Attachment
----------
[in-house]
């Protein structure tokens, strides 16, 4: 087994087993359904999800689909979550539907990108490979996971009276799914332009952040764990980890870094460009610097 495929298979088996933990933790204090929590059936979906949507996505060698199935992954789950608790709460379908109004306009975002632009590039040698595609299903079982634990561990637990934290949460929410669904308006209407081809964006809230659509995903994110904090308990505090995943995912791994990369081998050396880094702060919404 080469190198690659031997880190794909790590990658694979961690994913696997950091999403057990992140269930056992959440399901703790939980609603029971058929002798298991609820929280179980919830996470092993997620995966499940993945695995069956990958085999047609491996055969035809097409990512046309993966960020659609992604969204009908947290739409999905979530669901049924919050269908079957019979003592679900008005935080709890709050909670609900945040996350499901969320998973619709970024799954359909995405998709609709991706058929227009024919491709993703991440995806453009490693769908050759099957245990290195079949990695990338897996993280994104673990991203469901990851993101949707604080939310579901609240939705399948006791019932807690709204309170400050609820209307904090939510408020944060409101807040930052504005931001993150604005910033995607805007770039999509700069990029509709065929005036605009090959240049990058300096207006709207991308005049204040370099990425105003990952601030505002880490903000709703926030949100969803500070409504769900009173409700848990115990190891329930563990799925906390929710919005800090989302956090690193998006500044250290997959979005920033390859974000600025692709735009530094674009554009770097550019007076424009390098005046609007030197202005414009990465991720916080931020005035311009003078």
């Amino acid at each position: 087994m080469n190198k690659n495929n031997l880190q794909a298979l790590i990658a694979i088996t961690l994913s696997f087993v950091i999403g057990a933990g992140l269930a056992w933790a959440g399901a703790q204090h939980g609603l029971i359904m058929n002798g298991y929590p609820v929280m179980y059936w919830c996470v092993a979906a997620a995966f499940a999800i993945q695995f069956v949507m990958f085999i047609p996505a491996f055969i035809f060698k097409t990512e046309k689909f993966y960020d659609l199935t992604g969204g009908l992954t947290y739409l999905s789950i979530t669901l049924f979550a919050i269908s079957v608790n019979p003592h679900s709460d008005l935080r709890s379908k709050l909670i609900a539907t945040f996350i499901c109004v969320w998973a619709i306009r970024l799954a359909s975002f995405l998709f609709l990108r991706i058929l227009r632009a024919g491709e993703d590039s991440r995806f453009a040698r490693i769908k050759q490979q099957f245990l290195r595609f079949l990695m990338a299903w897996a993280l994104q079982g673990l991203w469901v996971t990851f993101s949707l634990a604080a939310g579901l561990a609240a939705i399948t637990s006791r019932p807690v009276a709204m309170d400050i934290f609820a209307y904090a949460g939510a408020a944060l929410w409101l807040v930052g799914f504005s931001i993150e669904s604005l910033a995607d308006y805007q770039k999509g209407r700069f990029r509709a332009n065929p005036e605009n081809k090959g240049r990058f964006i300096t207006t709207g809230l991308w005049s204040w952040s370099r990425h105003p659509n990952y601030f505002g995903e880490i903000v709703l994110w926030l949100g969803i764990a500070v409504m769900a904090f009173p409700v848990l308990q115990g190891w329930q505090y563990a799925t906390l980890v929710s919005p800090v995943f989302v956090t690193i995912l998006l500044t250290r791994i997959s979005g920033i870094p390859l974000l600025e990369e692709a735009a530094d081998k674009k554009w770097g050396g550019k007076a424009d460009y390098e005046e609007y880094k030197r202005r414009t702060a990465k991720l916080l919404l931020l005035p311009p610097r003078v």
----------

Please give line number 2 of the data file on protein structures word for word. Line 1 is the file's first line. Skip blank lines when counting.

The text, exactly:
């Protein structure tokens, strides 16, 4: 087994087993359904999800689909979550539907990108490979996971009276799914332009952040764990980890870094460009610097 495929298979088996933990933790204090929590059936979906949507996505060698199935992954789950608790709460379908109004306009975002632009590039040698595609299903079982634990561990637990934290949460929410669904308006209407081809964006809230659509995903994110904090308990505090995943995912791994990369081998050396880094702060919404 080469190198690659031997880190794909790590990658694979961690994913696997950091999403057990992140269930056992959440399901703790939980609603029971058929002798298991609820929280179980919830996470092993997620995966499940993945695995069956990958085999047609491996055969035809097409990512046309993966960020659609992604969204009908947290739409999905979530669901049924919050269908079957019979003592679900008005935080709890709050909670609900945040996350499901969320998973619709970024799954359909995405998709609709991706058929227009024919491709993703991440995806453009490693769908050759099957245990290195079949990695990338897996993280994104673990991203469901990851993101949707604080939310579901609240939705399948006791019932807690709204309170400050609820209307904090939510408020944060409101807040930052504005931001993150604005910033995607805007770039999509700069990029509709065929005036605009090959240049990058300096207006709207991308005049204040370099990425105003990952601030505002880490903000709703926030949100969803500070409504769900009173409700848990115990190891329930563990799925906390929710919005800090989302956090690193998006500044250290997959979005920033390859974000600025692709735009530094674009554009770097550019007076424009390098005046609007030197202005414009990465991720916080931020005035311009003078």